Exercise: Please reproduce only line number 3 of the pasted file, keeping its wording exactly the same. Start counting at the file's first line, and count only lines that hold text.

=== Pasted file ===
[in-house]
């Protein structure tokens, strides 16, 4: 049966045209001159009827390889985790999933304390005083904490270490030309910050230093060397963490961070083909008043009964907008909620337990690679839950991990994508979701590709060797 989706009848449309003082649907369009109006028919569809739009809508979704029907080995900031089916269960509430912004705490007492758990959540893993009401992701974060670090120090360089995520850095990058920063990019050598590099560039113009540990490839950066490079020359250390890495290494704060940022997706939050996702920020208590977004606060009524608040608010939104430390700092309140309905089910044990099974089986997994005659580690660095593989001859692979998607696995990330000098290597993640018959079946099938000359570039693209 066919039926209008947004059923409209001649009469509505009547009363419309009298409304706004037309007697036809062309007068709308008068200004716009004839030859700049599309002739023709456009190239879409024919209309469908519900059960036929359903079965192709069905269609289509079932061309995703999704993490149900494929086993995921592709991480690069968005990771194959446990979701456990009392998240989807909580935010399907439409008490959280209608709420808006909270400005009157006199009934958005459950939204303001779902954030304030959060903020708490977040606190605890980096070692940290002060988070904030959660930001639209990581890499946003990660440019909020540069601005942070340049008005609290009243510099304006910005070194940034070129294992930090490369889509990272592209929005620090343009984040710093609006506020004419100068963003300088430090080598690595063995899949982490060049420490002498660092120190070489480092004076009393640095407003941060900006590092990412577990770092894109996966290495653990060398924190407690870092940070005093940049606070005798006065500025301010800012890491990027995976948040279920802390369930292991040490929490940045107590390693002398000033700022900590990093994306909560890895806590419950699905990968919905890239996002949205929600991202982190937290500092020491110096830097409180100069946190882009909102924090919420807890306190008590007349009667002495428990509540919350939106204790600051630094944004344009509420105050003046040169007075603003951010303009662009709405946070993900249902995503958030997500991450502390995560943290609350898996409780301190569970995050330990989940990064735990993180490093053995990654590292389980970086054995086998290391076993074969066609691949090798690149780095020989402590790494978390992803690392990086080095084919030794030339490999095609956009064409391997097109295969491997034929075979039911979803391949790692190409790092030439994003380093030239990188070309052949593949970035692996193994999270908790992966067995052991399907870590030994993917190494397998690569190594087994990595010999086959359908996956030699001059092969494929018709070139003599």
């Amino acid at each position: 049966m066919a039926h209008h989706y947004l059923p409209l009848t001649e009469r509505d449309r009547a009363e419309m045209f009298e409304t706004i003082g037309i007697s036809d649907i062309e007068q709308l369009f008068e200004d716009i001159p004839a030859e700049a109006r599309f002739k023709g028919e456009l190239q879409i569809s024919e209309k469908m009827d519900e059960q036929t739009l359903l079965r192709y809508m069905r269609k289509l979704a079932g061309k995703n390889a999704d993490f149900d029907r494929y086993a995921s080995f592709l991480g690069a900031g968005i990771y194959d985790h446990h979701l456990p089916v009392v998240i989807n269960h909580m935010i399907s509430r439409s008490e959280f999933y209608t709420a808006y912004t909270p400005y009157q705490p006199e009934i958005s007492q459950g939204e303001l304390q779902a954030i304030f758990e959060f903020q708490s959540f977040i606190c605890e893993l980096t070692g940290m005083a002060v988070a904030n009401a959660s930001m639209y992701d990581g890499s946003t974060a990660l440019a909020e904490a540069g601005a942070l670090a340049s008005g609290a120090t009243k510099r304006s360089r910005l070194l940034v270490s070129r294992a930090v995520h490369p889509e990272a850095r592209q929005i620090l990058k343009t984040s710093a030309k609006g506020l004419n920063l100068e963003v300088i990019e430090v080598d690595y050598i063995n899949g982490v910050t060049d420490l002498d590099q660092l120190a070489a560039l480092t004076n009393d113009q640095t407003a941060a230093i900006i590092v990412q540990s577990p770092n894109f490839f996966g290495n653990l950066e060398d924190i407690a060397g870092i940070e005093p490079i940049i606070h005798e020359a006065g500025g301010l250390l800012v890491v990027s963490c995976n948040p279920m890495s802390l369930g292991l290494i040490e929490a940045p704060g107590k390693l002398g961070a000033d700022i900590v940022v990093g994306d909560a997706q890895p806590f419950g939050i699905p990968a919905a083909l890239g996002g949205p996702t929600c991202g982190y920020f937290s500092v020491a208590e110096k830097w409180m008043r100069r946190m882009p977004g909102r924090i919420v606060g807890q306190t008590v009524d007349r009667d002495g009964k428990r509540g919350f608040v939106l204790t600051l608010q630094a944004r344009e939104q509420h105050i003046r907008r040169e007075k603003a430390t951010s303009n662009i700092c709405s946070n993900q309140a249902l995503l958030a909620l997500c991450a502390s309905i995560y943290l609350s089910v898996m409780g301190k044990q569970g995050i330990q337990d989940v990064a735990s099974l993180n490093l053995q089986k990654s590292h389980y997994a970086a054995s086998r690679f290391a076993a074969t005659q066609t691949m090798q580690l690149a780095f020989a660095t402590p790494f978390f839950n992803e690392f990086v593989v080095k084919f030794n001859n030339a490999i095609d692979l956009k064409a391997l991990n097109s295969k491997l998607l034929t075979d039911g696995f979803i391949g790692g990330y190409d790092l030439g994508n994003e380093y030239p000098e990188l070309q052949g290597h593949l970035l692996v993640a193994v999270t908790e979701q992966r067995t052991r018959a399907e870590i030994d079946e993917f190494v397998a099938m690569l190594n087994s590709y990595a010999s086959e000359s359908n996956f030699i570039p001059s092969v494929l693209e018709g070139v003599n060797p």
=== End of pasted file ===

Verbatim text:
């Amino acid at each position: 049966m066919a039926h209008h989706y947004l059923p409209l009848t001649e009469r509505d449309r009547a009363e419309m045209f009298e409304t706004i003082g037309i007697s036809d649907i062309e007068q709308l369009f008068e200004d716009i001159p004839a030859e700049a109006r599309f002739k023709g028919e456009l190239q879409i569809s024919e209309k469908m009827d519900e059960q036929t739009l359903l079965r192709y809508m069905r269609k289509l979704a079932g061309k995703n390889a999704d993490f149900d029907r494929y086993a995921s080995f592709l991480g690069a900031g968005i990771y194959d985790h446990h979701l456990p089916v009392v998240i989807n269960h909580m935010i399907s509430r439409s008490e959280f999933y209608t709420a808006y912004t909270p400005y009157q705490p006199e009934i958005s007492q459950g939204e303001l304390q779902a954030i304030f758990e959060f903020q708490s959540f977040i606190c605890e893993l980096t070692g940290m005083a002060v988070a904030n009401a959660s930001m639209y992701d990581g890499s946003t974060a990660l440019a909020e904490a540069g601005a942070l670090a340049s008005g609290a120090t009243k510099r304006s360089r910005l070194l940034v270490s070129r294992a930090v995520h490369p889509e990272a850095r592209q929005i620090l990058k343009t984040s710093a030309k609006g506020l004419n920063l100068e963003v300088i990019e430090v080598d690595y050598i063995n899949g982490v910050t060049d420490l002498d590099q660092l120190a070489a560039l480092t004076n009393d113009q640095t407003a941060a230093i900006i590092v990412q540990s577990p770092n894109f490839f996966g290495n653990l950066e060398d924190i407690a060397g870092i940070e005093p490079i940049i606070h005798e020359a006065g500025g301010l250390l800012v890491v990027s963490c995976n948040p279920m890495s802390l369930g292991l290494i040490e929490a940045p704060g107590k390693l002398g961070a000033d700022i900590v940022v990093g994306d909560a997706q890895p806590f419950g939050i699905p990968a919905a083909l890239g996002g949205p996702t929600c991202g982190y920020f937290s500092v020491a208590e110096k830097w409180m008043r100069r946190m882009p977004g909102r924090i919420v606060g807890q306190t008590v009524d007349r009667d002495g009964k428990r509540g919350f608040v939106l204790t600051l608010q630094a944004r344009e939104q509420h105050i003046r907008r040169e007075k603003a430390t951010s303009n662009i700092c709405s946070n993900q309140a249902l995503l958030a909620l997500c991450a502390s309905i995560y943290l609350s089910v898996m409780g301190k044990q569970g995050i330990q337990d989940v990064a735990s099974l993180n490093l053995q089986k990654s590292h389980y997994a970086a054995s086998r690679f290391a076993a074969t005659q066609t691949m090798q580690l690149a780095f020989a660095t402590p790494f978390f839950n992803e690392f990086v593989v080095k084919f030794n001859n030339a490999i095609d692979l956009k064409a391997l991990n097109s295969k491997l998607l034929t075979d039911g696995f979803i391949g790692g990330y190409d790092l030439g994508n994003e380093y030239p000098e990188l070309q052949g290597h593949l970035l692996v993640a193994v999270t908790e979701q992966r067995t052991r018959a399907e870590i030994d079946e993917f190494v397998a099938m690569l190594n087994s590709y990595a010999s086959e000359s359908n996956f030699i570039p001059s092969v494929l693209e018709g070139v003599n060797p």